On November 14, 1978, defendant was charged by indictment with eight counts of indecent liberties with a child, four counts of obscenity, and four counts of harmful material. On February 8, 1979, the State filed a petition for adjudication as a sexually dangerous person. The State alleged in its petition that defendant had been charged by indictment with the offense of indecent liberties with a child, Michael E.; that defendant had entered a plea of guilty to a previous charge of indecent liberties; that defendant was suffering from a mental disorder which had existed for more than one year prior to the filing of the petition and that the mental disorder was coupled with criminal propensities to commit sex crimes; that this was demonstrated by acts of sexual assault or molestation of children; and that he was deemed a sexually dangerous person. In his answer, defendant admitted that he had entered a plea of guilty to the previous charge of indecent liberties and also admitted that he had committed one of the indecent acts alleged in the petition with Michael E. Defendant, however, specifically denied the other incidents of indecent liberties and denied that he should be deemed a sexually dangerous person.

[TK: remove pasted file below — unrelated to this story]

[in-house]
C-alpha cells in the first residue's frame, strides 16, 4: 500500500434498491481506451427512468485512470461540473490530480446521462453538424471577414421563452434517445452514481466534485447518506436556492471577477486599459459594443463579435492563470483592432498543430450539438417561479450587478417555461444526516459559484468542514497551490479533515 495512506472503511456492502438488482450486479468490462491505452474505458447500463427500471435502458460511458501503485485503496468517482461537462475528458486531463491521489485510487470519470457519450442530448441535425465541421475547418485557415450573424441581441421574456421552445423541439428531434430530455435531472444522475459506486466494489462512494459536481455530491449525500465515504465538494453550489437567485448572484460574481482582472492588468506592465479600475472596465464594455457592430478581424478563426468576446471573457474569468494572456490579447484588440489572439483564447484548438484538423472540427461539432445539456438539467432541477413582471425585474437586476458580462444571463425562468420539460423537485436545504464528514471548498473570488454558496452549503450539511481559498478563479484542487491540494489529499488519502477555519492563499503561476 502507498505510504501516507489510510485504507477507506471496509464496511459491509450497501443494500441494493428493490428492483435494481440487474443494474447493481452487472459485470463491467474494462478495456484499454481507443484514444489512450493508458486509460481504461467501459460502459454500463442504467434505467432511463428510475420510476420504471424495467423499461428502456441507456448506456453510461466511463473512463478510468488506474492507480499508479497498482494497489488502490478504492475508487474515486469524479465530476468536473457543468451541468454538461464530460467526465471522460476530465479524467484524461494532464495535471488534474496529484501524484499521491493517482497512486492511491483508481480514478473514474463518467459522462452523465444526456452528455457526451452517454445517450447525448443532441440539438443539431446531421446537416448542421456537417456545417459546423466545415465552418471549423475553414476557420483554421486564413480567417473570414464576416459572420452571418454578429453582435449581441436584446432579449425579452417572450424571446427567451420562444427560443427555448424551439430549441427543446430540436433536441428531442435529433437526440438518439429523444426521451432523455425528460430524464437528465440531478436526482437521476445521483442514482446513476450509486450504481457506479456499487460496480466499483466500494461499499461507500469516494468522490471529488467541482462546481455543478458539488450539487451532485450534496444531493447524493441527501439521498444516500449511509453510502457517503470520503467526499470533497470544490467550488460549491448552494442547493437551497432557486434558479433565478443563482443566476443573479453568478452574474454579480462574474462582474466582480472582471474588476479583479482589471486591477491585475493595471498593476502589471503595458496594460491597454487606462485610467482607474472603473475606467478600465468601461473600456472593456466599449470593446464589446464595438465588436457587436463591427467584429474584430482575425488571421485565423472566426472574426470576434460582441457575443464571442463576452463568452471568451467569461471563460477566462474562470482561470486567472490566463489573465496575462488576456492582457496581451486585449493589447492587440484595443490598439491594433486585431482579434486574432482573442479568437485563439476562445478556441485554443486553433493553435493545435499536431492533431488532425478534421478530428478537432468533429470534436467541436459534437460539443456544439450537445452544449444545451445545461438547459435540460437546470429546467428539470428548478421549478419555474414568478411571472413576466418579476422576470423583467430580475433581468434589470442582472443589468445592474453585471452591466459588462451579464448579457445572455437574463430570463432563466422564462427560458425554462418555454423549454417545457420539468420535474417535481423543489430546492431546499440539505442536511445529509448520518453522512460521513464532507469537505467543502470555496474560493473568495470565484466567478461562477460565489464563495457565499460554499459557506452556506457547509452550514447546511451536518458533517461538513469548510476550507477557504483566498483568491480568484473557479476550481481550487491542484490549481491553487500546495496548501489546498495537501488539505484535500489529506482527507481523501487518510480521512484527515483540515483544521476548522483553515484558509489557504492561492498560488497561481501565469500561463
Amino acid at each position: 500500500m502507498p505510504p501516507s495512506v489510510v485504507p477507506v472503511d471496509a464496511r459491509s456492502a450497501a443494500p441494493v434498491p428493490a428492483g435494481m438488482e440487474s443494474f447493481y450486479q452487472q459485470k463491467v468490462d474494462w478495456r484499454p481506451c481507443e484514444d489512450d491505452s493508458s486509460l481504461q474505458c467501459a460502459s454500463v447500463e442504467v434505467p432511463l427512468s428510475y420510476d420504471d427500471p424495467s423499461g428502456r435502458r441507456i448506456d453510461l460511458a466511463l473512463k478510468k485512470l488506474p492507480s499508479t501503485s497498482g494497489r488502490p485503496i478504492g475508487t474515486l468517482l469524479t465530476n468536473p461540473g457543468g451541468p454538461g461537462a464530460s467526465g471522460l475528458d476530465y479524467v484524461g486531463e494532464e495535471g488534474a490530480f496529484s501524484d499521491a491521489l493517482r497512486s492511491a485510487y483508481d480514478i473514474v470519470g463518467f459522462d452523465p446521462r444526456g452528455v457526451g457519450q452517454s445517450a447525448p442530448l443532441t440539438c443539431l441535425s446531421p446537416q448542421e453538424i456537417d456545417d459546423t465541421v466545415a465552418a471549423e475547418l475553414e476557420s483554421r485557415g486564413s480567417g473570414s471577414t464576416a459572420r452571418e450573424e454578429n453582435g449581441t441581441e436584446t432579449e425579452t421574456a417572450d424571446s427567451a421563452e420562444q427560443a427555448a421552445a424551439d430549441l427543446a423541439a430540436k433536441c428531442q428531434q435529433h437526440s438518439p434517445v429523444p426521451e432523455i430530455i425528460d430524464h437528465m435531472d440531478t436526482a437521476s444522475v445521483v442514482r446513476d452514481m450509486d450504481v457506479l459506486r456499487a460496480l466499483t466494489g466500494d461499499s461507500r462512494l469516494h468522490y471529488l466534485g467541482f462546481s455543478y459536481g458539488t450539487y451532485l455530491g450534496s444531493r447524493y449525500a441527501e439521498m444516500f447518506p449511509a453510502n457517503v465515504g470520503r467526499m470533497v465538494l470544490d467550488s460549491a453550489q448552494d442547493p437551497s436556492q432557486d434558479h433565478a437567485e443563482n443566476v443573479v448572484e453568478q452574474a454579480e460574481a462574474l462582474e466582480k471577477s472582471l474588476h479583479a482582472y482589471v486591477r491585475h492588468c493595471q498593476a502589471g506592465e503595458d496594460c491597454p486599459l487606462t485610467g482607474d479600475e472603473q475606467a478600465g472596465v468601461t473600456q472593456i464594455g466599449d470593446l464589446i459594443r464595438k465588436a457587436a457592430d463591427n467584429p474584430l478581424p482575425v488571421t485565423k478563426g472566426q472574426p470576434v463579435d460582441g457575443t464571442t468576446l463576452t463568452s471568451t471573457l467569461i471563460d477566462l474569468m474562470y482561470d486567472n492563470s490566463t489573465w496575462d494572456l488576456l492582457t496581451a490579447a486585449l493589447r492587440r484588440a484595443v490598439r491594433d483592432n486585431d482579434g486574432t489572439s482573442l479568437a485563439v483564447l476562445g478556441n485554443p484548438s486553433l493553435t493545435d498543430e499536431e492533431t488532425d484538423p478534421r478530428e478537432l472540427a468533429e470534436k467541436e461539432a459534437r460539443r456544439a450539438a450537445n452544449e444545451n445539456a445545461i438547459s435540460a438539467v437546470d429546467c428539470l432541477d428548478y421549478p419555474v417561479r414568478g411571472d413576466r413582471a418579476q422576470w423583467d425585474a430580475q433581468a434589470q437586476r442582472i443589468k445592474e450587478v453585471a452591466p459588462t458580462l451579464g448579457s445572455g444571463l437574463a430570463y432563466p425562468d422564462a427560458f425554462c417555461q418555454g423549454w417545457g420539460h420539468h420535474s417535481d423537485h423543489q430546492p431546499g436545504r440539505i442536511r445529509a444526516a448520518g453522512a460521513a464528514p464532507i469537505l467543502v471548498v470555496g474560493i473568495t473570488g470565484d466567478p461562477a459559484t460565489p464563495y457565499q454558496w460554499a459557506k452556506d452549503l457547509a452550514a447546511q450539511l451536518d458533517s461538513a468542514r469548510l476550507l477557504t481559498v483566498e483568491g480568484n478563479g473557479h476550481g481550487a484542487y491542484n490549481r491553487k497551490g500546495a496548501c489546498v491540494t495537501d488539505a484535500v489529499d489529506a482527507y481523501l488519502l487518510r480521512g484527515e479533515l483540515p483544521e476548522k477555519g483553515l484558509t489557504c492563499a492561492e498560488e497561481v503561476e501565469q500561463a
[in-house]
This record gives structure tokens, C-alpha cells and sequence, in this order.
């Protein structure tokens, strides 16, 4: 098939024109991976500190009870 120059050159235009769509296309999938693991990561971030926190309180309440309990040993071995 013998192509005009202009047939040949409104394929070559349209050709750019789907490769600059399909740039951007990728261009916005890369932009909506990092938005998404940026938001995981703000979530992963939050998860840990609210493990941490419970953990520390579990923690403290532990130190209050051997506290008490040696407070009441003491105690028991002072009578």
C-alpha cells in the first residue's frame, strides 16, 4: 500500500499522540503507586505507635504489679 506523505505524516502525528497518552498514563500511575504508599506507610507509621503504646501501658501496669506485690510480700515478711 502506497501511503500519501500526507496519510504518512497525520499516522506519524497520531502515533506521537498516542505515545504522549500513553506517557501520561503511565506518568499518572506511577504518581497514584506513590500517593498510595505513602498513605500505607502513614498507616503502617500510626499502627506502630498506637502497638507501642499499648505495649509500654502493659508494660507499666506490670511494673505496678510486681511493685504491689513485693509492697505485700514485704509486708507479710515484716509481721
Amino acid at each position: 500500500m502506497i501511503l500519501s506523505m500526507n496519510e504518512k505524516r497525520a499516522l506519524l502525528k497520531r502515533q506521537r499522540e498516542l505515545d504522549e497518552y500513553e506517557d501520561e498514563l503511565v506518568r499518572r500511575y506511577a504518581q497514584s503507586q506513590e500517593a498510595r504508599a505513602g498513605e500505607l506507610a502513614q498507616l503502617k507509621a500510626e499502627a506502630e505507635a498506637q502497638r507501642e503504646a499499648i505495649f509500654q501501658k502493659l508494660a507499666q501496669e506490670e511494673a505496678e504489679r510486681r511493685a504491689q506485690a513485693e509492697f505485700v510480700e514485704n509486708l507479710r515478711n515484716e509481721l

Pursuant to an order of the court, defendant was examined by two psychiatrists. Both psychiatrists diagnosed defendant's mental condition as pedophilia. Dr. Magnuson found defendant definitely to be a sexually dangerous person as defined by statute. It was the opinion of Dr. Kirts that defendant should be found a sexually dangerous person only if there was a strong evidentiary basis to the most recent incidents alleged in the petition.